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Grains Develop Under Challenging Weather Conditions in Spain

28 June 2012
USDA Foreign Agricultural Service

SPAIN - The MY2012/13 grain crop in Spain has developed under challenging weather patterns. After a long winter drought, the precipitation pattern improved in May.

However, it arrived too late for those regions where the crop was at a more advanced development stage. In those areas where grains are harvested later in the season, high temperatures prevented yields from recovering. Recently released official figures project a decline in production of 30 per cent from last year.

The grain marketing year 2012/13 in Spain has been rather atypical. The planting season, while delayed, took place in overall good conditions thanks to moderate rainfall that took place in the second half of October 2011. Dry conditions during the winter favoring crop rooting in one hand, but at the same time diminishing soil and water reservoirs.

Rainfall throughout April was beneficial for some grain areas, where the grain crop condition improved. However, April precipitations arrived too late for those grain producing areas where crop is harvested earlier, since yields loses had already being recorded.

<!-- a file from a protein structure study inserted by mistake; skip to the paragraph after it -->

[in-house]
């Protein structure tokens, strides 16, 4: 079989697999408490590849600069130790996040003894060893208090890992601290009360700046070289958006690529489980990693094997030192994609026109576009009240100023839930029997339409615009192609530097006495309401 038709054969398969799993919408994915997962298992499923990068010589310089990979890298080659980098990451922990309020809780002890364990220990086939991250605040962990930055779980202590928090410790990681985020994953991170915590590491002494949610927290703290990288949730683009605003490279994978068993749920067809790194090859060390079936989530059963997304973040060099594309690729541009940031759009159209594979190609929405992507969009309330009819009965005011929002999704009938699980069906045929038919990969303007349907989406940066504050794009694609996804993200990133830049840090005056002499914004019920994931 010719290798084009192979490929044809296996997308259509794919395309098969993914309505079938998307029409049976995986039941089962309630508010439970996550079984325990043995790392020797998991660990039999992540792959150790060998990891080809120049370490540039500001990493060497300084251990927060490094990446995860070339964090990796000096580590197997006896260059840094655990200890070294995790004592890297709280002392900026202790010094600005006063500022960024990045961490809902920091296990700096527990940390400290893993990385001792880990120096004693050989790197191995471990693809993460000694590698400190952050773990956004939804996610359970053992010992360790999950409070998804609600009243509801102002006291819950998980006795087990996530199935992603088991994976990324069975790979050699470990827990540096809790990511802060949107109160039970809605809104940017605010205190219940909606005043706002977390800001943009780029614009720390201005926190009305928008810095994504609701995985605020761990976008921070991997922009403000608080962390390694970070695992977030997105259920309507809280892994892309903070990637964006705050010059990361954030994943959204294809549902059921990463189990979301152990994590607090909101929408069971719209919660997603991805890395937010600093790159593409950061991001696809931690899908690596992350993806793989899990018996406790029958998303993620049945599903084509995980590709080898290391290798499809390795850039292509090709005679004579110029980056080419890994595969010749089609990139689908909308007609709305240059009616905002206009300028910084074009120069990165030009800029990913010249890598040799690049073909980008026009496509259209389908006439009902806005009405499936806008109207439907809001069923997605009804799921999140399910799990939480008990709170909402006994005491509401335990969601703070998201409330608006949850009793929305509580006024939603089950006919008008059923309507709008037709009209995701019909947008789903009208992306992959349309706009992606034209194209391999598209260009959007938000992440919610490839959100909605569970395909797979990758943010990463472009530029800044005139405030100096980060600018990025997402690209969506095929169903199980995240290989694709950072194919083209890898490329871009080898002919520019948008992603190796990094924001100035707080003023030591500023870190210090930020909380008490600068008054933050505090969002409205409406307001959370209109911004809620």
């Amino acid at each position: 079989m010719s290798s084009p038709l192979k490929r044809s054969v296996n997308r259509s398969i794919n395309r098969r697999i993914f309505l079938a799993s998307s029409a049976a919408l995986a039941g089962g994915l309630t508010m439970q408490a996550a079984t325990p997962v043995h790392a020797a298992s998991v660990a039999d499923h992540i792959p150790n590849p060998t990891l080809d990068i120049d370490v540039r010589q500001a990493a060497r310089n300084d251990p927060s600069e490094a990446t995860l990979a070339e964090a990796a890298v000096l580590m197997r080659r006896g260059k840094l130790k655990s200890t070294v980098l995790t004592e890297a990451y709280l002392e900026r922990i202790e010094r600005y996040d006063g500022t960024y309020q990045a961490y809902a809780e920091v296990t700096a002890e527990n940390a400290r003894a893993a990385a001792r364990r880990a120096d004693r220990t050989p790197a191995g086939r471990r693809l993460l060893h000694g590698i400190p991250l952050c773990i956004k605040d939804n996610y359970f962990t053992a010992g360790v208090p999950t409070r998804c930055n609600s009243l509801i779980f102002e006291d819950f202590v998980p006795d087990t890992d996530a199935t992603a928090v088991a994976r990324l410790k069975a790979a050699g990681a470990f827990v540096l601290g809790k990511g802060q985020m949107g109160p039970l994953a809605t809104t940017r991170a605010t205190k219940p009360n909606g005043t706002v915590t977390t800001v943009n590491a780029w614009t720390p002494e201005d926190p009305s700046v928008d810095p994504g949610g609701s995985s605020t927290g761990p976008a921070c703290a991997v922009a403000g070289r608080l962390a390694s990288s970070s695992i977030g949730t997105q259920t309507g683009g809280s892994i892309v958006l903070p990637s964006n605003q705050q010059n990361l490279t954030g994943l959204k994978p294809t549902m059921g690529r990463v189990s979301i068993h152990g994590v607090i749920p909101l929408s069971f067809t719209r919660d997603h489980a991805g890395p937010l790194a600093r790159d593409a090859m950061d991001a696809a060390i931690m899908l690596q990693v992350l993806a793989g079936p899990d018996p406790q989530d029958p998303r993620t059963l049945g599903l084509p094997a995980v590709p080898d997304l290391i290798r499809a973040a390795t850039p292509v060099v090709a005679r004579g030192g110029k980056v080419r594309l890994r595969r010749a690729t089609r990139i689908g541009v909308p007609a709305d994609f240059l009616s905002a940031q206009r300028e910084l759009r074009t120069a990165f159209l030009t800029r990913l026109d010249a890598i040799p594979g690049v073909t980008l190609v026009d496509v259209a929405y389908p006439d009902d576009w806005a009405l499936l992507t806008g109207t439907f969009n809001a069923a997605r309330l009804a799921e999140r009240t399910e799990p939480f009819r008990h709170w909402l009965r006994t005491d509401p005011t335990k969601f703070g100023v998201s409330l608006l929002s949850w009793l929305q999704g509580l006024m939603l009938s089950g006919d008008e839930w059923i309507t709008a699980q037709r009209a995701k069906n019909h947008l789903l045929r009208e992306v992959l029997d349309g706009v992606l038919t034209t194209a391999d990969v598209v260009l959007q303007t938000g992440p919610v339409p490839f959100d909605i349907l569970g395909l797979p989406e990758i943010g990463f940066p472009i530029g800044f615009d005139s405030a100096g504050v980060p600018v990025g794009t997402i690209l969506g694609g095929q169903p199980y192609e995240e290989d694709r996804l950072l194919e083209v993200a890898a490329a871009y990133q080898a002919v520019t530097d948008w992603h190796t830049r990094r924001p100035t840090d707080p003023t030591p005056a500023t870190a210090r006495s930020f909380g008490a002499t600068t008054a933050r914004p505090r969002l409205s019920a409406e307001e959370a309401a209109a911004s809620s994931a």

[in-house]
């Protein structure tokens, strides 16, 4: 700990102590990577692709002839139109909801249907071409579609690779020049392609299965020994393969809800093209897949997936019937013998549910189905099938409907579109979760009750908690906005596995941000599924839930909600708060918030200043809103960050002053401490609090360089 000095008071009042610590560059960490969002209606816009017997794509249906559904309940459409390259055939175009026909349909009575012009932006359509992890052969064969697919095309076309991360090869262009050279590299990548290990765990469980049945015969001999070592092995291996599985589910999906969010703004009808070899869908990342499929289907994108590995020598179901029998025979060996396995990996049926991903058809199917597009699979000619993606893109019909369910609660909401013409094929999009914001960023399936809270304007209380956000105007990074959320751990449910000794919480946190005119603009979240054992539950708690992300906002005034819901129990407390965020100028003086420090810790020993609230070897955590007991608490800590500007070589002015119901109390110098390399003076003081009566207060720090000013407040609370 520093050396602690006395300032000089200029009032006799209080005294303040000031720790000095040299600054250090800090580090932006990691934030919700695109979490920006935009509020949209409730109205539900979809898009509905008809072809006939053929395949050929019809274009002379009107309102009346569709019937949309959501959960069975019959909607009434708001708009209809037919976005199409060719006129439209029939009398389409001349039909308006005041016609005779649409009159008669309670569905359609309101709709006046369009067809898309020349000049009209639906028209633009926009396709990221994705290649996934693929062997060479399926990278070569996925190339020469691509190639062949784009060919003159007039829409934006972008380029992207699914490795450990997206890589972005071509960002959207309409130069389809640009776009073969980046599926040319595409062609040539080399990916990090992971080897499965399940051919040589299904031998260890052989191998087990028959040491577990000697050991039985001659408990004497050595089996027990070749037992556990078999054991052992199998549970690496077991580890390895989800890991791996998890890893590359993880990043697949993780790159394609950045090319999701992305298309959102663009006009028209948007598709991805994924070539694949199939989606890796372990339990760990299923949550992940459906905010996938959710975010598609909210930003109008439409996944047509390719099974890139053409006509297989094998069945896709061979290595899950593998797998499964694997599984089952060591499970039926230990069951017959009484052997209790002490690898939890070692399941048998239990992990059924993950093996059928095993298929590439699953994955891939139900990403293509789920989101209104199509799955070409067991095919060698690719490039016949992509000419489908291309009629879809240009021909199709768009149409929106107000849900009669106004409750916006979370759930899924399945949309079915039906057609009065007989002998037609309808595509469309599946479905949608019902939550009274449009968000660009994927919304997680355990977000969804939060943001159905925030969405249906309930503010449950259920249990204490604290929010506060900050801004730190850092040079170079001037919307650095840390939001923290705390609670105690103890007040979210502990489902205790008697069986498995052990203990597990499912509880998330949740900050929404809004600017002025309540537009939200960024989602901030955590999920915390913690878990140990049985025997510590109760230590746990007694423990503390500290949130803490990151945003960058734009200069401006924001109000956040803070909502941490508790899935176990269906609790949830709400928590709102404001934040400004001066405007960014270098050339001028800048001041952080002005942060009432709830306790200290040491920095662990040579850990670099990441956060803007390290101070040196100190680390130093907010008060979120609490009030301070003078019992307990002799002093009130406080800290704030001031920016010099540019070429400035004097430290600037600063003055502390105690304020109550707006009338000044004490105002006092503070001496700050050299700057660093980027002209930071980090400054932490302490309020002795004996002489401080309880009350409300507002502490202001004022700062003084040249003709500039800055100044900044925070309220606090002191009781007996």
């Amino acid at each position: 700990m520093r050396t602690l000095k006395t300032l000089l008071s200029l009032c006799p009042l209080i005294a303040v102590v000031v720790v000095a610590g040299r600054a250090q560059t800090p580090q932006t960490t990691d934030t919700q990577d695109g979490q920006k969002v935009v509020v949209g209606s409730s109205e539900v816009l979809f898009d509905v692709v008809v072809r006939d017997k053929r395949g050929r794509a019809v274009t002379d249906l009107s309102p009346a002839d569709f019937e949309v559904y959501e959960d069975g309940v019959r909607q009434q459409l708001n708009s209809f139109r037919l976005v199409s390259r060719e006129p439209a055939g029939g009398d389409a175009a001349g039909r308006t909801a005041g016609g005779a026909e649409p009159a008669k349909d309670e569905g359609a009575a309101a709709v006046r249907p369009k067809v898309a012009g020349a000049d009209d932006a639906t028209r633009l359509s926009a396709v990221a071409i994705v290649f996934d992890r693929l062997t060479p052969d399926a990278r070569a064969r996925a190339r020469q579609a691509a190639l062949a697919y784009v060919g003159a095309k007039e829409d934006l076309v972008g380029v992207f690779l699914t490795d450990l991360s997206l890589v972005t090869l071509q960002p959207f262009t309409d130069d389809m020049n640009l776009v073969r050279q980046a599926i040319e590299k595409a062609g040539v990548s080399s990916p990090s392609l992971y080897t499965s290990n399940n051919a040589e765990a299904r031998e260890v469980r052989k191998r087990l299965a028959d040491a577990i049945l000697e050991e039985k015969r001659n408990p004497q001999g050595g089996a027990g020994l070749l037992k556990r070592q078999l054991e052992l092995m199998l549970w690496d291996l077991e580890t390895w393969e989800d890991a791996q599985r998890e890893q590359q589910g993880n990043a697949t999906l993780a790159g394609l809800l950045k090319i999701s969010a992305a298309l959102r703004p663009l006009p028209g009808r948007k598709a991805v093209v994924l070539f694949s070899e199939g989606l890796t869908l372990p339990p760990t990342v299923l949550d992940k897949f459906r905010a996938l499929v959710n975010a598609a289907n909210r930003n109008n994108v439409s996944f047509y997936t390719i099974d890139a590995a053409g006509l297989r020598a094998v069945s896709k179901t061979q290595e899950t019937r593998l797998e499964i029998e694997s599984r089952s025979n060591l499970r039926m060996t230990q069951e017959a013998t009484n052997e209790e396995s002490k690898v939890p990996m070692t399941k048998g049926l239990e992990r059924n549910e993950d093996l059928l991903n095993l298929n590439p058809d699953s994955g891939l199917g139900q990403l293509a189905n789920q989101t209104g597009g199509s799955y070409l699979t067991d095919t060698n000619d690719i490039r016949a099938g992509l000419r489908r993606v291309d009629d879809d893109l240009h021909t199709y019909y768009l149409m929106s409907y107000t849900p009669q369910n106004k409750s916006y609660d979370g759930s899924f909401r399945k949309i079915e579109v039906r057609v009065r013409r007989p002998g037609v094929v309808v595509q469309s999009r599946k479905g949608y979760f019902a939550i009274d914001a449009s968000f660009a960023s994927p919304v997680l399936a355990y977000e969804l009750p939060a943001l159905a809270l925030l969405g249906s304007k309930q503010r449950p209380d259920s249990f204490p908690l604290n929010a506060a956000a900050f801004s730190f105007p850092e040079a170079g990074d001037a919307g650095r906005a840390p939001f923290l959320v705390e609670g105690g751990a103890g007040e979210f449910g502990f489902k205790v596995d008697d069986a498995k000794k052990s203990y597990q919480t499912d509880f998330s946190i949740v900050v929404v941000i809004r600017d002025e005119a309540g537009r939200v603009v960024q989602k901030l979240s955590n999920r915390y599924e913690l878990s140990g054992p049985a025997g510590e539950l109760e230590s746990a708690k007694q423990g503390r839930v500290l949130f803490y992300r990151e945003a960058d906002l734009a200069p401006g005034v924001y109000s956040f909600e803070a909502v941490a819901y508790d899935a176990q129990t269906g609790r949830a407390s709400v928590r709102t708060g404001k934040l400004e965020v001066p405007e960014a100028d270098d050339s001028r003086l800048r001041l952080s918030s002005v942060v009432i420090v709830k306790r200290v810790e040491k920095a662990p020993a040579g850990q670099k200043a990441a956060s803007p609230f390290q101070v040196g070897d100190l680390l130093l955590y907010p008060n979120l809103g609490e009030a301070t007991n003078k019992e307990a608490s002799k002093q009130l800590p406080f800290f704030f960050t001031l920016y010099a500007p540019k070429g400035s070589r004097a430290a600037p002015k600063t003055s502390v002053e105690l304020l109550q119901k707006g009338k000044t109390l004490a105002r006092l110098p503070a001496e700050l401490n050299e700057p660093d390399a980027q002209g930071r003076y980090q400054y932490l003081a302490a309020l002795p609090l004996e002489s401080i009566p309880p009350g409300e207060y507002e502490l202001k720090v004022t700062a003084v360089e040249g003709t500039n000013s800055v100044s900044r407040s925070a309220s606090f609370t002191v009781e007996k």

May’s weather conditions have been mixed. While the precipitation pattern improved, it arrived too late for those regions where the crop was at a more advanced development stage. Also, high temperatures prevailed in the second half of May. Dry and warm weather has prevailed in the first half of June. This heat wave has affected grain formation also in those regions were crop yields projections remained higher.

The overall outcome of this weather pattern is a delayed crop that has had little time to mature before the summer season started drying out the grain. This is particularly true for Southern regions were a large part of the crop will be harvested for hay or used as pasture. Northern regions have also being affected by this heat wave. Nevertheless, those areas with soils with higher water retention capacity might have fared better with mixed weather conditions.

Further Reading

You can view the full report by clicking here.

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